Meanwhile, immune-oncology drugs mainly antibodies that interfere with the PD-1 and PDL-1 receptor and ligand families are used against a variety of tumors. Other monoclonal antibodies, like Rituxan or Herceptin, have become well-established in standard care, as newer ones, like Darzalex (anti-CD38, for myeloma) and antibody conjugates like Kadcyla or inotuzumab (recently approved, Besponsa), enter the anti-cancer armamentarium.* Consider, also, the recent paper on replacing bleomycin, a lung-damaging old chemotherapy staple for treating Hodgkin’s lymphoma (the “B” in ABVD), with the anti-CD30 antibody conjugate brentuximab vedotin (Adcetris). That report reflects a trend, of increasing antibody use and less chemotherapy that is revolutionizing treatment of lung cancer, melanoma, and other types of malignancy.

3. Concern over cancer drug costs

This problem is not going away. Rather, the issue of cancer’s financial toxicity, to individuals and to society, will grow as more drugs become available and might be prescribed. Some argue that anti-cancer medications should not necessarily be covered by private insurers, or by public insurers (Medicare or Medicaid), unless the cancer treatments demonstrate a certain level of benefit to patients. But how oncologists or patients or economists or insurance managers define “benefit” or “value” is a contentious issue, as is how that benefit needs be demonstrated.

This is a societal issue. The discussion reflects values and notions of personal responsibility for cancer care, and whether all people with malignant illness are deserving of equal opportunity to try the anti-cancer treatments they and their doctors think are most appropriate.

4. Focus on diagnostics, quality and payment for genetic cancer tests

This is a crucial matter for patients with malignancy who wish to try novel cancer drugs and need to know if their tumors harbor molecular features that match those new drugs. CMS is currently weighing if Medicare and Medicaid should pay for next-generation sequencing (NGS) of advanced cancer cases. So far, the FDA has approved only one such pan-genetic cancer test, FoundationOne CDx, which costs around $5800.

In general, the debate concerns the quality of diagnostic tests, and costs. You may have heard that liquid biopsies of a patient’s cancer yield disparate findings, depending on the company. Doctors and patients need reliable and reproducible results. And so accreditation of labs that perform molecular testing becomes increasingly necessary as these tests becomes more relevant to everyday prescription of oncology drugs and clinical decisions.

As things stand, payment for molecular testing of cancer has limited uptake of some very useful tests. I will write more on this topic separately.

5. Tumor-agnostic prescription of cancer medications

This modern way of prescribing cancer drugs-based on molecular changes in malignant cells, and not necessarily in which body part the tumor occurs, like “breast” or “colon” makes sense. In general, I see this as the future of oncology.

Last May, for the first time, the FDA approved use of an immune oncology drug, Keytruda, for all patients with cancer in which the malignant cells have certain features, what’s called microsatellite instability. The next month, doctors at the annual big U.S. cancer meeting reported on an experimental drug, larotrectinib, which in initial studies helped most patients with a wide range of cancer types, including previously hard-to-treat cases, in which the cancer cells harbor TRK gene fusions. That medication is under review by the FDA; more will follow.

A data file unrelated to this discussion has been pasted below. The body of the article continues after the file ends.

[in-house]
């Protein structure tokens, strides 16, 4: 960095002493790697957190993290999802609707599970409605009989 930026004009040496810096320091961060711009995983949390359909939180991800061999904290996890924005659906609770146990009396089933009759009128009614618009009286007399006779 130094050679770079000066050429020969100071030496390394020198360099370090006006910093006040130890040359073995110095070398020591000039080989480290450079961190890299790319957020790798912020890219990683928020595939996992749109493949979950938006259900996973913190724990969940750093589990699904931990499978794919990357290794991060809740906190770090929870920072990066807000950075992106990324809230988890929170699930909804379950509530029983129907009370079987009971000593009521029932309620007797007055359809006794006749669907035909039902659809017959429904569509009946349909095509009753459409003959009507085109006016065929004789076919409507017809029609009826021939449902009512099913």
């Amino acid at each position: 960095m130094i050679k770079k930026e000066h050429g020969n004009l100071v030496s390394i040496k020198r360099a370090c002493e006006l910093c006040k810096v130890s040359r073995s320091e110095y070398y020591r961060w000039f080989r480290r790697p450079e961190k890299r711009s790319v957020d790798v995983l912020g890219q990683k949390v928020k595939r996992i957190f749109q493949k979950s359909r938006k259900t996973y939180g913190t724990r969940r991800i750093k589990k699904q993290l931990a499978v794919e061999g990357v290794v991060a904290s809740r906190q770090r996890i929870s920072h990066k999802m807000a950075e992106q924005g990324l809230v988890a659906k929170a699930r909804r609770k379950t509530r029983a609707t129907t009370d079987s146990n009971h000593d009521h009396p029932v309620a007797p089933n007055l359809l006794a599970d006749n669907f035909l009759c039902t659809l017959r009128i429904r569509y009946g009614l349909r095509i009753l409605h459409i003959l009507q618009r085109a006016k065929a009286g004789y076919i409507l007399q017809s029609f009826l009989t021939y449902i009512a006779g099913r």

Not all oncologists see merit, or feasibility, of this sort of approach to treating cancer. Based on preliminary studies, it appears that responsiveness to some drugs may depend on the cancer’s location. At last spring’s AACR meeting, for instance, Dr. David Hyman and colleagues reported on the SUMMIT basket trials of patients with HER2 and HER3 mutations. Evidently, neratinib demonstrated some (and limited) activity in patients with HER2 abnormalities with advanced breast, salivary, bile duct and a few other tumors, but not with colon cancer. This was a limited trial, involving a relatively small number of patients with varied HER2 and HER3 mutations. Yet it points to the need for caution, and for collecting data including post-marketing data regarding tumor locations, and details of pertinent mutations—when anti-cancer drugs are prescribed based on their molecular features.

6. Patient-reported outcomes

How cancer patients feel matters. This has always been so, but doctors (and policy-makers) didn’t pay so much attention to their subjective descriptions of pain, nausea, tiredness and other symptoms. As more anti-cancer drugs become available, patient-reported outcomes (PROs) will enable doctors to identify subtle differences among what some deem “me-too” drugs and, also, weigh on risks and benefits of treatments that may, or more not, do more good than harm.

Some insist that extending overall survival is the main purpose of anti-cancer treatment. But as patients and doctors increasingly weigh treatments that might improve quality-of-life, without necessarily extending survival, these PROs become more relevant. How exactly these outcomes will be measured, especially as more data will be collected post-marketing of drugs, off of clinical trials in a non-blinded fashion, by patients who know what they’re on and may be vulnerable to something like placebo effect, or an anti-placebo effect and the willingness of doctors and policy-makers to trust their patients’ reports, is a Pandora’s box from which I look forward to reading, hearing, and learning more.

7. Artificial intelligence (AI)

Few doctors, even oncologists who subspecialize, can keep up with developments in the field. Whether its IBM’s Watson, about which I remain optimistic, or another brand of artificial intelligence delivering suggestions, data-driven algorithms will be needed to guide physicians’ recommendations. The emerging field of computational biology, which can take big data and apply it to individual patients’ cases, with recommendations based on real-time knowledge of cancer science and approved treatments, is the way forward.